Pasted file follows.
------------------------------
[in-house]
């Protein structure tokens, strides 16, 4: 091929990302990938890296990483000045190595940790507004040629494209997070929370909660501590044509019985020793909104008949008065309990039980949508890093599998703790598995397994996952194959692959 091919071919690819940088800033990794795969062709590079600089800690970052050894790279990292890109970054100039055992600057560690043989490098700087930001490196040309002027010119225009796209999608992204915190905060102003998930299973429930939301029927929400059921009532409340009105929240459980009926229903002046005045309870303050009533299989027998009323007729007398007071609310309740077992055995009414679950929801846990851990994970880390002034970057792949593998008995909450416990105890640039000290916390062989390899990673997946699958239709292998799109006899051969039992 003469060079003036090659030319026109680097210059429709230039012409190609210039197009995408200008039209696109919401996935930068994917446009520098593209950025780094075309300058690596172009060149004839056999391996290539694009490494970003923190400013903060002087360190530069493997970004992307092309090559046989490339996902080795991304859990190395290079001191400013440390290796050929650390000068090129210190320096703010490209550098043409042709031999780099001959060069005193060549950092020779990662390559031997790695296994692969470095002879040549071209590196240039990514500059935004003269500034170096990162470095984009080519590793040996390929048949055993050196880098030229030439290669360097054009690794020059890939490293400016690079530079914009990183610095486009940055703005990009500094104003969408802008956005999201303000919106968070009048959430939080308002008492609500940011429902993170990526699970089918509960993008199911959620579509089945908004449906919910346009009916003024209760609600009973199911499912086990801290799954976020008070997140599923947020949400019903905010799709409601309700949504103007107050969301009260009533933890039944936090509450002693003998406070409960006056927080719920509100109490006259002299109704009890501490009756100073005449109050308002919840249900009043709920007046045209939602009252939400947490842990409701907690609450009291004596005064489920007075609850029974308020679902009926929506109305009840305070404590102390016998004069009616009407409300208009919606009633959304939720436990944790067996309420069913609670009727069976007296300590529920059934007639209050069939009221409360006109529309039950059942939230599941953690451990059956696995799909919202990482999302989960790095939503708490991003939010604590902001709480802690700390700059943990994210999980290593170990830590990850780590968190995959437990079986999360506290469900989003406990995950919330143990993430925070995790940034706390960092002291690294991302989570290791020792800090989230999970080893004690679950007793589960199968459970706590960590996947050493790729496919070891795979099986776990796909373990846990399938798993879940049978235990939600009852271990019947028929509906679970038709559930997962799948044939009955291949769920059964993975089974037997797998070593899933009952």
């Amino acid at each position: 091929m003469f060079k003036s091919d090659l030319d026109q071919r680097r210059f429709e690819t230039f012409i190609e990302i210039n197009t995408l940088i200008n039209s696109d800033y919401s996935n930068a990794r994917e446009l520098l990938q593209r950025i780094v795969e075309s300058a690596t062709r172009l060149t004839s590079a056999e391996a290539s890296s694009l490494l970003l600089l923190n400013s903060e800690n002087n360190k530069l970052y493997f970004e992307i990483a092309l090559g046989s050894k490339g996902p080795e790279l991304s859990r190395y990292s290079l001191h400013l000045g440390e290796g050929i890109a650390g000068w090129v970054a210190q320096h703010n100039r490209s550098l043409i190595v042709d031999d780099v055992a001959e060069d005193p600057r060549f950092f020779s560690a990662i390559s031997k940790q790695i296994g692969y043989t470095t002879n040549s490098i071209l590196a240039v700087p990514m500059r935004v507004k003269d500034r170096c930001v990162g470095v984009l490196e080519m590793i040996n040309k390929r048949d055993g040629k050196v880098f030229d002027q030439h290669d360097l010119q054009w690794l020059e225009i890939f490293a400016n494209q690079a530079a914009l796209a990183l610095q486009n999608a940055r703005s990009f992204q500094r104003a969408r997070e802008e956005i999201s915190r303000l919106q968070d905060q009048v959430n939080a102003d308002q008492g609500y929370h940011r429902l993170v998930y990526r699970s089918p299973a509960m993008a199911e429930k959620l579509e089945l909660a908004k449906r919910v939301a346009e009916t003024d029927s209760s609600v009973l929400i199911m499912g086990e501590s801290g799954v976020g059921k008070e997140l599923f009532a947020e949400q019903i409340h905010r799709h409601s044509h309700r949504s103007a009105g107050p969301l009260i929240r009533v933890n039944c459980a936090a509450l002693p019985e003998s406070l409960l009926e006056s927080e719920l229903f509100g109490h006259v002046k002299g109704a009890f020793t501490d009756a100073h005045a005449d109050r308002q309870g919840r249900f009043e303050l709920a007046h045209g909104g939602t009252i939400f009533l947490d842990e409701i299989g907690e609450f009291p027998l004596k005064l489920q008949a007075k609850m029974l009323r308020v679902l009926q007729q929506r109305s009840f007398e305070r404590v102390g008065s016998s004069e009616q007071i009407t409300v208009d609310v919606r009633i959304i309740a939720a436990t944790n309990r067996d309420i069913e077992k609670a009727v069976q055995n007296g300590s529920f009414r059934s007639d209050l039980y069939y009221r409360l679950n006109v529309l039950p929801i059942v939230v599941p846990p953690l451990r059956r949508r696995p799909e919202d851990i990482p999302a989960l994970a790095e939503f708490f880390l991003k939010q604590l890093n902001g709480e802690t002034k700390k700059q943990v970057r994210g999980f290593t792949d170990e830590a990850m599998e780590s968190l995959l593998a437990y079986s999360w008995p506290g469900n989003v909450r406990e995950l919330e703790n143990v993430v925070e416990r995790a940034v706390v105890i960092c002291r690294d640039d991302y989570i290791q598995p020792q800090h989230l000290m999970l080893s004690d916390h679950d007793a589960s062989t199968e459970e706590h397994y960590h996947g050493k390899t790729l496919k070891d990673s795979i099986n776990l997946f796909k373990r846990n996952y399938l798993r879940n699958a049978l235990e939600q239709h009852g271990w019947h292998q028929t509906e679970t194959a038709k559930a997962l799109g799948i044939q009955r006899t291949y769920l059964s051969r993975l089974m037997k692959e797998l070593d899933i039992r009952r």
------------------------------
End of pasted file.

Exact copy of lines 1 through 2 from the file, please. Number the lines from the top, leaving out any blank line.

[in-house]
């Protein structure tokens, strides 16, 4: 091929990302990938890296990483000045190595940790507004040629494209997070929370909660501590044509019985020793909104008949008065309990039980949508890093599998703790598995397994996952194959692959 091919071919690819940088800033990794795969062709590079600089800690970052050894790279990292890109970054100039055992600057560690043989490098700087930001490196040309002027010119225009796209999608992204915190905060102003998930299973429930939301029927929400059921009532409340009105929240459980009926229903002046005045309870303050009533299989027998009323007729007398007071609310309740077992055995009414679950929801846990851990994970880390002034970057792949593998008995909450416990105890640039000290916390062989390899990673997946699958239709292998799109006899051969039992 003469060079003036090659030319026109680097210059429709230039012409190609210039197009995408200008039209696109919401996935930068994917446009520098593209950025780094075309300058690596172009060149004839056999391996290539694009490494970003923190400013903060002087360190530069493997970004992307092309090559046989490339996902080795991304859990190395290079001191400013440390290796050929650390000068090129210190320096703010490209550098043409042709031999780099001959060069005193060549950092020779990662390559031997790695296994692969470095002879040549071209590196240039990514500059935004003269500034170096990162470095984009080519590793040996390929048949055993050196880098030229030439290669360097054009690794020059890939490293400016690079530079914009990183610095486009940055703005990009500094104003969408802008956005999201303000919106968070009048959430939080308002008492609500940011429902993170990526699970089918509960993008199911959620579509089945908004449906919910346009009916003024209760609600009973199911499912086990801290799954976020008070997140599923947020949400019903905010799709409601309700949504103007107050969301009260009533933890039944936090509450002693003998406070409960006056927080719920509100109490006259002299109704009890501490009756100073005449109050308002919840249900009043709920007046045209939602009252939400947490842990409701907690609450009291004596005064489920007075609850029974308020679902009926929506109305009840305070404590102390016998004069009616009407409300208009919606009633959304939720436990944790067996309420069913609670009727069976007296300590529920059934007639209050069939009221409360006109529309039950059942939230599941953690451990059956696995799909919202990482999302989960790095939503708490991003939010604590902001709480802690700390700059943990994210999980290593170990830590990850780590968190995959437990079986999360506290469900989003406990995950919330143990993430925070995790940034706390960092002291690294991302989570290791020792800090989230999970080893004690679950007793589960199968459970706590960590996947050493790729496919070891795979099986776990796909373990846990399938798993879940049978235990939600009852271990019947028929509906679970038709559930997962799948044939009955291949769920059964993975089974037997797998070593899933009952």